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The Associated Press

CHEYENNE, Wyo. (AP) — Two years ago when Nick Miller died of Sudden Infant Death Syndrome, his parents and other relatives were unable to find much information about the disease.

“The closest support was in Colorado,” Nick’s aunt, Kathleen Gillgannon said.

That will soon change.

Gillgannon has worked with the national SIDS Alliance to establish a chapter in Cheyenne that will open by next summer and serve the entire state.

“There’s a lot of misinformation out there,” she said. “A lot of people think it’s predictable or preventable, and it’s not.”

SIDS is the name given for the sudden death of an infant under 1 year of age that remains unexplained after a complete investigation. It’s the leading cause of death in infants between 1 month and 1 year.

Gillgannon found data that showed an average of nine Wyoming babies die from SIDS each year, but she thinks there may be more.

“We had the first SIDS walk a year ago, and 250 people showed up,” she said.

Parents brought photos of their children and posted them on a memorial board, a practice that will continue Saturday at this year’s walk.

Laura Reno of the SIDS Alliance said she is pleased resources and support will be available in Wyoming.

“Every family that experiences a death will have accurate information in their hands,” she said. “We want to reduce the risk of babies dying in Wyoming.”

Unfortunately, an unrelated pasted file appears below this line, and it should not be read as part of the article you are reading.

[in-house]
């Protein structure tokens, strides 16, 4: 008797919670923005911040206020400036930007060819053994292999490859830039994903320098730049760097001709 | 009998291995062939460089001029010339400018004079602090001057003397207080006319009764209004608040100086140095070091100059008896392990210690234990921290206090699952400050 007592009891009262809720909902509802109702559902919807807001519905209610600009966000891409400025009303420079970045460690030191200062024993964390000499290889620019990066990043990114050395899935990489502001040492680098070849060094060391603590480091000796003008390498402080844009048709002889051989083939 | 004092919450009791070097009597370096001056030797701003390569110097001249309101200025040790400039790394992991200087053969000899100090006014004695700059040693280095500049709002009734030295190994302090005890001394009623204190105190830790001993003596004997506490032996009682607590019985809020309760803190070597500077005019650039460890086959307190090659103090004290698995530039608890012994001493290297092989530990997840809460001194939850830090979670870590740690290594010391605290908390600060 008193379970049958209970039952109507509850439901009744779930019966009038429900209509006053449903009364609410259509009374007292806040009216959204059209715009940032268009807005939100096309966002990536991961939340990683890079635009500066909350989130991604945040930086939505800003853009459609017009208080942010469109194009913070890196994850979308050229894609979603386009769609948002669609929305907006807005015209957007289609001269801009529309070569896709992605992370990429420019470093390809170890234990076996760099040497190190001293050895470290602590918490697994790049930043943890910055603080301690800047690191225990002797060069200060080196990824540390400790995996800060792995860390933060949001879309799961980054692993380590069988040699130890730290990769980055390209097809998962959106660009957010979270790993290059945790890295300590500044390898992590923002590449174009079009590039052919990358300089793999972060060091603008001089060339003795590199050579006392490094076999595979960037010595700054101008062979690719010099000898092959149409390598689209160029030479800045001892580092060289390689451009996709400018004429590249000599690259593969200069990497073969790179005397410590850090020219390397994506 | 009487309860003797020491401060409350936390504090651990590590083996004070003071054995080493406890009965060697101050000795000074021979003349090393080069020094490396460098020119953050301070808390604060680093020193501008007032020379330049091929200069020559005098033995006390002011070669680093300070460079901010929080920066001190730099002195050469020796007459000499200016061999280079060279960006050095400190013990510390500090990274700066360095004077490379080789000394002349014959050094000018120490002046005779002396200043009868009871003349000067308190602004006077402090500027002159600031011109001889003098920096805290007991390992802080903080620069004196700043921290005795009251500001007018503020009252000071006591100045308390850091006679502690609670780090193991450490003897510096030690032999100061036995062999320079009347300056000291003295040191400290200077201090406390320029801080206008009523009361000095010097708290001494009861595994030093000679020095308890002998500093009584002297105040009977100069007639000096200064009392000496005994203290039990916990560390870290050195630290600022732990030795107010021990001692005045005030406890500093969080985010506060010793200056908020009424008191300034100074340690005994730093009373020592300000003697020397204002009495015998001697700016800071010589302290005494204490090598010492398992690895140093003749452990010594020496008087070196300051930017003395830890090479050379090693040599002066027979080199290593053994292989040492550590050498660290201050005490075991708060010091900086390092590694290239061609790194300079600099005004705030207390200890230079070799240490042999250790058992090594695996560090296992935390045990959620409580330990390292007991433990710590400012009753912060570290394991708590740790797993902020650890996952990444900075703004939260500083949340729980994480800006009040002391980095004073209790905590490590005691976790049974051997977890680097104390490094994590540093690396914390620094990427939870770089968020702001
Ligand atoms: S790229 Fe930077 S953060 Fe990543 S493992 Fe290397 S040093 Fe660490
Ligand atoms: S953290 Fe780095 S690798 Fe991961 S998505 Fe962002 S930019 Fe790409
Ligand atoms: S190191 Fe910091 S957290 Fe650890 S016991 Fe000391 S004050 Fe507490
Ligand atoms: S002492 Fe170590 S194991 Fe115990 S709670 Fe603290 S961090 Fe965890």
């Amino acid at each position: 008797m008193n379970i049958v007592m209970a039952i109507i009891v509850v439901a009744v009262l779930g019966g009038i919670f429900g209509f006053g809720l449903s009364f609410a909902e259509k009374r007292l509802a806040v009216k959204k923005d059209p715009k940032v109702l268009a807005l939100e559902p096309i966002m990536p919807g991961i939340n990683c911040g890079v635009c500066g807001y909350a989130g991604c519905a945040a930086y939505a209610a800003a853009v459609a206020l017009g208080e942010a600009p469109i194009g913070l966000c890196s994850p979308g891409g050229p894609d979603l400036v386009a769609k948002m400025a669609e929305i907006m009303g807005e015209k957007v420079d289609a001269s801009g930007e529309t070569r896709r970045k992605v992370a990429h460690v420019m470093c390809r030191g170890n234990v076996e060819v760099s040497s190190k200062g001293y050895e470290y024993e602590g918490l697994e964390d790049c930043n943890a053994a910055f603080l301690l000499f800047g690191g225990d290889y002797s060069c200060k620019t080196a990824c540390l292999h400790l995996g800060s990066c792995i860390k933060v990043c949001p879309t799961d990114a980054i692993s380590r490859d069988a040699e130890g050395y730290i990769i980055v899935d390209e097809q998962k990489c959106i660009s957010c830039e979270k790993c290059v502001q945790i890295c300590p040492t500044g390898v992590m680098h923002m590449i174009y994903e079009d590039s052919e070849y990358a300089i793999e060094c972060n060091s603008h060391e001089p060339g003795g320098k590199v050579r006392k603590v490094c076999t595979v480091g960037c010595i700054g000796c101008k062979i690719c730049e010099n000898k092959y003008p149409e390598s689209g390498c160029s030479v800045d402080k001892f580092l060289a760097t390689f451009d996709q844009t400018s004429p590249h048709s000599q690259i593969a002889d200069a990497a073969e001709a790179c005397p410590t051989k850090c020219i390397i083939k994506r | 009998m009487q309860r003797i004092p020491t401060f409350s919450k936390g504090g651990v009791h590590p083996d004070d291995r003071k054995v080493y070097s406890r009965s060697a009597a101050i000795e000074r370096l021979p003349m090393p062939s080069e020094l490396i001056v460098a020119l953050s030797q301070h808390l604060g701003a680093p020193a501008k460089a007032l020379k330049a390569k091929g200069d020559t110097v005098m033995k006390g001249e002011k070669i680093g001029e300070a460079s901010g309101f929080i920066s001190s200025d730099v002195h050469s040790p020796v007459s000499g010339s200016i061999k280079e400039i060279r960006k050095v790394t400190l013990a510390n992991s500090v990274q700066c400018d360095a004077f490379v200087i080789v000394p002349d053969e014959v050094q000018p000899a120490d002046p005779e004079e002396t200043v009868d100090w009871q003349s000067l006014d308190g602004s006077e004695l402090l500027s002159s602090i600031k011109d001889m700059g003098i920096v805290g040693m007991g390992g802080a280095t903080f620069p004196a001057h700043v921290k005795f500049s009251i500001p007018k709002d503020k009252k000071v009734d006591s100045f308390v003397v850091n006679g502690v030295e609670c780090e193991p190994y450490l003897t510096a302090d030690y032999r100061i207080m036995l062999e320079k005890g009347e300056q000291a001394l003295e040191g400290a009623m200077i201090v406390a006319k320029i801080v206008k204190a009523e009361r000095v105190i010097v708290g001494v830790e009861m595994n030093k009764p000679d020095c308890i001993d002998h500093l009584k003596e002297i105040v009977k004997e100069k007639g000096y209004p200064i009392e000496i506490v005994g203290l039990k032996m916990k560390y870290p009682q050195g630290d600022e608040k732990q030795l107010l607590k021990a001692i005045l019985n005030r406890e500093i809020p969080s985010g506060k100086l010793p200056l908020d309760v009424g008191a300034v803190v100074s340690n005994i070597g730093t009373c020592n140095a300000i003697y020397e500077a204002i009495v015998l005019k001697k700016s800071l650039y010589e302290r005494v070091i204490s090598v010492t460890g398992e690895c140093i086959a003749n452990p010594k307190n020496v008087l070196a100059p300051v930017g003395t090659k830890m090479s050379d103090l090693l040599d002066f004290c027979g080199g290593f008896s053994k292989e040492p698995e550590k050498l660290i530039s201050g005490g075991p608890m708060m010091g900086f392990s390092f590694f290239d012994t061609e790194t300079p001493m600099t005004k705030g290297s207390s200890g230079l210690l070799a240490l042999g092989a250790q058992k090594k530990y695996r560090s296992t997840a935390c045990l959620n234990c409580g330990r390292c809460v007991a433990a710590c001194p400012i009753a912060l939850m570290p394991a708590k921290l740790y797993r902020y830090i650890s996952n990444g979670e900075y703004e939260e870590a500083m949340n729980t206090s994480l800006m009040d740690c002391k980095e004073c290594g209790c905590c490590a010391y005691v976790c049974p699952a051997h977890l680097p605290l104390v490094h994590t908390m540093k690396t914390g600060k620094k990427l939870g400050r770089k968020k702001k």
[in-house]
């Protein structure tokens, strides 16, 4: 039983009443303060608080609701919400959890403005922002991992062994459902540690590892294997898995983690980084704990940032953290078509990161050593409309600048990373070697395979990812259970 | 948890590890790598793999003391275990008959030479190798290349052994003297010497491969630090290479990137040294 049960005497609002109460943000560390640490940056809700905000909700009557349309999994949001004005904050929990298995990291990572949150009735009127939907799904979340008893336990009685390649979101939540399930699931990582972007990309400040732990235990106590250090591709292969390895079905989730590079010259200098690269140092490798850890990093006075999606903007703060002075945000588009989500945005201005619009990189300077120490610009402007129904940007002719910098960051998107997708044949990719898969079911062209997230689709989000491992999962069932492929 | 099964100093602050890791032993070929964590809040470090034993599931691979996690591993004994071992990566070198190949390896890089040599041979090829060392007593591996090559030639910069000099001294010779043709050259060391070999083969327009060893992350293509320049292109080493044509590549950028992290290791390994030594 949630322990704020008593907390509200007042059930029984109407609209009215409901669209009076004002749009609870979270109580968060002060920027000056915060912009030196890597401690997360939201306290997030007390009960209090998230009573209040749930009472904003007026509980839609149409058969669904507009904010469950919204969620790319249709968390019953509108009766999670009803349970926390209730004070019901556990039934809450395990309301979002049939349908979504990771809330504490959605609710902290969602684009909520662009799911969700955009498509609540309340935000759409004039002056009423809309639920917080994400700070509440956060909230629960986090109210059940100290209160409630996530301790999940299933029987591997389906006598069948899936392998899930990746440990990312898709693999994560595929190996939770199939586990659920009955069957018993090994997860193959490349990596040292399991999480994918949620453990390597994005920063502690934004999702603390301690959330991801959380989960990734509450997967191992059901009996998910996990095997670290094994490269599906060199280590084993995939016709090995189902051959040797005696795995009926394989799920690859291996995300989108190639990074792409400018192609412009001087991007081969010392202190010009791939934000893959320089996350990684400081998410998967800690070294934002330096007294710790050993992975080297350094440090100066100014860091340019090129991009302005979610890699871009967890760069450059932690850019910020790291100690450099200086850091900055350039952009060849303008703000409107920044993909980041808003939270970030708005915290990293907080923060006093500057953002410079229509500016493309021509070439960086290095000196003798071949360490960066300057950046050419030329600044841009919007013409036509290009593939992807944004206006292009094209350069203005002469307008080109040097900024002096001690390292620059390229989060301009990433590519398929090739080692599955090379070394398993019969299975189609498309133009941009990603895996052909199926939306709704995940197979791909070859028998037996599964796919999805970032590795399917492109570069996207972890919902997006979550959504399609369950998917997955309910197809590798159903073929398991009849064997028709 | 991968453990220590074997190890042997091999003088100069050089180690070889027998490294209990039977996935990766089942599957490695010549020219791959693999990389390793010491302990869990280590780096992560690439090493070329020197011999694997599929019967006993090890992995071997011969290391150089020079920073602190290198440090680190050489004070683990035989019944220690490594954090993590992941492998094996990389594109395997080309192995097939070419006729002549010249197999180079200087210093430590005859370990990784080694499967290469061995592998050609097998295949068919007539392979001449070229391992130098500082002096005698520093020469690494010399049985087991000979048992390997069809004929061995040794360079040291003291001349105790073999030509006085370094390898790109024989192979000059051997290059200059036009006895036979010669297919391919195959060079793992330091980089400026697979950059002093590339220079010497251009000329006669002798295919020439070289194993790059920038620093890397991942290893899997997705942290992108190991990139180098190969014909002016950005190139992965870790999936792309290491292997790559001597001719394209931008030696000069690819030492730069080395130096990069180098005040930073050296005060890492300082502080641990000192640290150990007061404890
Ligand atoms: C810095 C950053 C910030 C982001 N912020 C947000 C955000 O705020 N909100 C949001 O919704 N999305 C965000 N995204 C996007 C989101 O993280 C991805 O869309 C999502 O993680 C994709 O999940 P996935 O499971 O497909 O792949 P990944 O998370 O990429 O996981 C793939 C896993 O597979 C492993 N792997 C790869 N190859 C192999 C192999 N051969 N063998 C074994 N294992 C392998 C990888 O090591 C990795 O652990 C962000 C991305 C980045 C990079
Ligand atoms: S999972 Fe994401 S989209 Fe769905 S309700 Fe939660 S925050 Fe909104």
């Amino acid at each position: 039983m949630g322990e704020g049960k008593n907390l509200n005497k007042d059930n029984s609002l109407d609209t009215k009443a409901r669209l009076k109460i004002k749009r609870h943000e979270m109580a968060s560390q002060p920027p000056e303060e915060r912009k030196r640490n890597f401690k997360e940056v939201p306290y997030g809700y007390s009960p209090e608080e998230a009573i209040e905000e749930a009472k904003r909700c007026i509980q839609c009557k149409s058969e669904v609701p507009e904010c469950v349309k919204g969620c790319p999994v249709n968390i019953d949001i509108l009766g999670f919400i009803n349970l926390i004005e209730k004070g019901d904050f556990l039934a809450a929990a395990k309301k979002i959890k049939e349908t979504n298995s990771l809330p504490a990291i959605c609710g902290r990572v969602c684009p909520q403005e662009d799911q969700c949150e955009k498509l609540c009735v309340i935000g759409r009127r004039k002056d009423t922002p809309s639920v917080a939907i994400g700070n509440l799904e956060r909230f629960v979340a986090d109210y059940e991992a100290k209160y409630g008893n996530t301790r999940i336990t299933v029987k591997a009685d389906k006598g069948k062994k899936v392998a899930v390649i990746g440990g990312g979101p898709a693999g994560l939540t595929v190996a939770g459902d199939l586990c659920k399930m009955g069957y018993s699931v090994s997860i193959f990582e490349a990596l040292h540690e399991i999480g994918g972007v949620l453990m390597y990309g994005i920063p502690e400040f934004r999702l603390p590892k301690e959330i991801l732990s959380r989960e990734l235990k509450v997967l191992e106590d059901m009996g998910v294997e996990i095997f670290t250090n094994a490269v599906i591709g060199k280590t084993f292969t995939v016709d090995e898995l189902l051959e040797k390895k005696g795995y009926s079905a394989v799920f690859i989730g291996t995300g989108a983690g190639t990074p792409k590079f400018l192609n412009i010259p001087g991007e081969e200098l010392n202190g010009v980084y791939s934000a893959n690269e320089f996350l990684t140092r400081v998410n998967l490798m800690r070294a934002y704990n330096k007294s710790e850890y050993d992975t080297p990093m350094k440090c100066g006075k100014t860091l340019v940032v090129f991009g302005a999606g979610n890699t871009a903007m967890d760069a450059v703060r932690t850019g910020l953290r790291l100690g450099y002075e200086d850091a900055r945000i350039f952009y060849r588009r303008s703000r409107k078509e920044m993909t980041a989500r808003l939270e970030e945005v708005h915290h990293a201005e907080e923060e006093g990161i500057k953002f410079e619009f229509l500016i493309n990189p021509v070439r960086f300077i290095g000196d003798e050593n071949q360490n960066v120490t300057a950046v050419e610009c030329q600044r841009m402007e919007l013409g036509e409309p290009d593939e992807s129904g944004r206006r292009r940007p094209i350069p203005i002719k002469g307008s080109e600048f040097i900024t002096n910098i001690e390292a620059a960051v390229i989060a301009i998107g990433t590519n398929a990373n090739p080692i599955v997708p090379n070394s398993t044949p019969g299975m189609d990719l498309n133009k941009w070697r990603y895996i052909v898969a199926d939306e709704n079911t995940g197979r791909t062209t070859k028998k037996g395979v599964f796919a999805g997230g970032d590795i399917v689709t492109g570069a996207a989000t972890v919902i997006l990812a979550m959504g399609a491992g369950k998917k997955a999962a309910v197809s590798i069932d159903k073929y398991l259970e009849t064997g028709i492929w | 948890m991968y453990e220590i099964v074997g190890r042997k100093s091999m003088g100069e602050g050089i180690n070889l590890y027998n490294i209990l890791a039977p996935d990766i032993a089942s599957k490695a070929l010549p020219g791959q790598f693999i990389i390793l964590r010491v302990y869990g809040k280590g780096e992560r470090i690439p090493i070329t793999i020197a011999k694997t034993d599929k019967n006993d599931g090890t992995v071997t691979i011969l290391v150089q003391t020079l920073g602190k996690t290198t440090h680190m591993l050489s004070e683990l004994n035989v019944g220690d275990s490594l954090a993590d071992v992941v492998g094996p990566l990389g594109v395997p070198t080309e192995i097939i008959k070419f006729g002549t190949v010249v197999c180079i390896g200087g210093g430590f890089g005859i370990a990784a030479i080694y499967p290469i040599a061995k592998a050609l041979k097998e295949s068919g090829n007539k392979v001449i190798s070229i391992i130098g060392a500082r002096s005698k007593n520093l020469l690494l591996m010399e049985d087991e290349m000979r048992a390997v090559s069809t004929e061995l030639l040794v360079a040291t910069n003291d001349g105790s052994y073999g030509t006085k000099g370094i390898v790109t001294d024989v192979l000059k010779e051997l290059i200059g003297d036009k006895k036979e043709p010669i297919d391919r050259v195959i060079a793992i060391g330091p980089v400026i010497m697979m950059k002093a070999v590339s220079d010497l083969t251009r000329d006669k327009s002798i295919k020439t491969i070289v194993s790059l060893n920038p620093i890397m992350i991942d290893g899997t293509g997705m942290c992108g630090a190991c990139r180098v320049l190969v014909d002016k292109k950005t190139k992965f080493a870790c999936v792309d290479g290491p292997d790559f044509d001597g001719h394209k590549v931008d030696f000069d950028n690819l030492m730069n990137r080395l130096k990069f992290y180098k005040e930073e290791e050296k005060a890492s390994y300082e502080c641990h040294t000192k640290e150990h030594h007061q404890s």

The alliance has developed a risk-reduction list, but Gillgannon said parents should know that the methods aren’t guaranteed.

“We know the risk reducers have reduced the incidence of SIDS. We just don’t know why,” she said. “We have found people who have done everything right, and it still happened.”

Mounting evidence suggests some SIDS babies are born with brain abnormalities that make them vulnerable to the syndrome, according to the alliance’s Web site.

Recommendations to reduce SIDS include placing a baby on his or her back to sleep, using a firm mattress in a safety-approved crib or bassinet, eliminating fluffy, loose bedding, keeping the baby’s head uncovered, and preventing smoking around the child.

Gillgannon can be reached at (307) 634-9622.

Copyright 2001 Associated Press. All rights reserved. This material may not be published, broadcast, rewritten, or redistributed.

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